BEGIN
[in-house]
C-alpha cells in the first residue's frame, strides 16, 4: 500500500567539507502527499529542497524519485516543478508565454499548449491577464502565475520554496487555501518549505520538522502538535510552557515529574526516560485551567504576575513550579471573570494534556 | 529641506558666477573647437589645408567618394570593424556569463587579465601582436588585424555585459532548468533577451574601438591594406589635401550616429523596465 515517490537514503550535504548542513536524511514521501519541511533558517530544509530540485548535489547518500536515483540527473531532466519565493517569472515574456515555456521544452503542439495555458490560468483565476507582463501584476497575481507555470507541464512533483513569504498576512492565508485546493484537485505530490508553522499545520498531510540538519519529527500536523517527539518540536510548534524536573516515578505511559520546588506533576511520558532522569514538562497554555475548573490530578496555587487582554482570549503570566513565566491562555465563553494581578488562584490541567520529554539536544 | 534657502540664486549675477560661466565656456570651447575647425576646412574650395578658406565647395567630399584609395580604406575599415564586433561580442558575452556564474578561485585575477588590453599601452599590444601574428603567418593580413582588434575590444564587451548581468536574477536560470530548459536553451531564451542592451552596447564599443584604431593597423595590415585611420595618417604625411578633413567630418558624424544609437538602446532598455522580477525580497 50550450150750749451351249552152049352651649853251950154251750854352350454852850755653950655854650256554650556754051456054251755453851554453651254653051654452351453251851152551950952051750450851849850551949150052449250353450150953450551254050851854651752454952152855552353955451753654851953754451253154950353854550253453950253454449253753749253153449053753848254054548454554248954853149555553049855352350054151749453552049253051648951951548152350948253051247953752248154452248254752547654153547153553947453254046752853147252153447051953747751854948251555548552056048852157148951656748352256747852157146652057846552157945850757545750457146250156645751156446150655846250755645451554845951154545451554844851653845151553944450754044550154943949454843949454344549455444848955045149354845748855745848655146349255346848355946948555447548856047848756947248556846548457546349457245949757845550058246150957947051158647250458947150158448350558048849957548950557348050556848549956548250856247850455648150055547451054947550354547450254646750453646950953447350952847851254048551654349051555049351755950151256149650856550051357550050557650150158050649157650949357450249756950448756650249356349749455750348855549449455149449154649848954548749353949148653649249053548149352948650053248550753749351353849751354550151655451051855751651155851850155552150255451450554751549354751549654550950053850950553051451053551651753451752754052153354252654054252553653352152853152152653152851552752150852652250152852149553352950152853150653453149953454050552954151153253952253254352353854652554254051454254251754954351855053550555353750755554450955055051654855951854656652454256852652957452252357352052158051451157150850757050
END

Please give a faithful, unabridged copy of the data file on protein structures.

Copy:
[in-house]
C-alpha cells in the first residue's frame, strides 16, 4: 500500500567539507502527499529542497524519485516543478508565454499548449491577464502565475520554496487555501518549505520538522502538535510552557515529574526516560485551567504576575513550579471573570494534556 | 529641506558666477573647437589645408567618394570593424556569463587579465601582436588585424555585459532548468533577451574601438591594406589635401550616429523596465 515517490537514503550535504548542513536524511514521501519541511533558517530544509530540485548535489547518500536515483540527473531532466519565493517569472515574456515555456521544452503542439495555458490560468483565476507582463501584476497575481507555470507541464512533483513569504498576512492565508485546493484537485505530490508553522499545520498531510540538519519529527500536523517527539518540536510548534524536573516515578505511559520546588506533576511520558532522569514538562497554555475548573490530578496555587487582554482570549503570566513565566491562555465563553494581578488562584490541567520529554539536544 | 534657502540664486549675477560661466565656456570651447575647425576646412574650395578658406565647395567630399584609395580604406575599415564586433561580442558575452556564474578561485585575477588590453599601452599590444601574428603567418593580413582588434575590444564587451548581468536574477536560470530548459536553451531564451542592451552596447564599443584604431593597423595590415585611420595618417604625411578633413567630418558624424544609437538602446532598455522580477525580497 50550450150750749451351249552152049352651649853251950154251750854352350454852850755653950655854650256554650556754051456054251755453851554453651254653051654452351453251851152551950952051750450851849850551949150052449250353450150953450551254050851854651752454952152855552353955451753654851953754451253154950353854550253453950253454449253753749253153449053753848254054548454554248954853149555553049855352350054151749453552049253051648951951548152350948253051247953752248154452248254752547654153547153553947453254046752853147252153447051953747751854948251555548552056048852157148951656748352256747852157146652057846552157945850757545750457146250156645751156446150655846250755645451554845951154545451554844851653845151553944450754044550154943949454843949454344549455444848955045149354845748855745848655146349255346848355946948555447548856047848756947248556846548457546349457245949757845550058246150957947051158647250458947150158448350558048849957548950557348050556848549956548250856247850455648150055547451054947550354547450254646750453646950953447350952847851254048551654349051555049351755950151256149650856550051357550050557650150158050649157650949357450249756950448756650249356349749455750348855549449455149449154649848954548749353949148653649249053548149352948650053248550753749351353849751354550151655451051855751651155851850155552150255451450554751549354751549654550950053850950553051451053551651753451752754052153354252654054252553653352152853152152653152851552752150852652250152852149553352950152853150653453149953454050552954151153253952253254352353854652554254051454254251754954351855053550555353750755554450955055051654855951854656652454256852652957452252357352052158051451157150850757050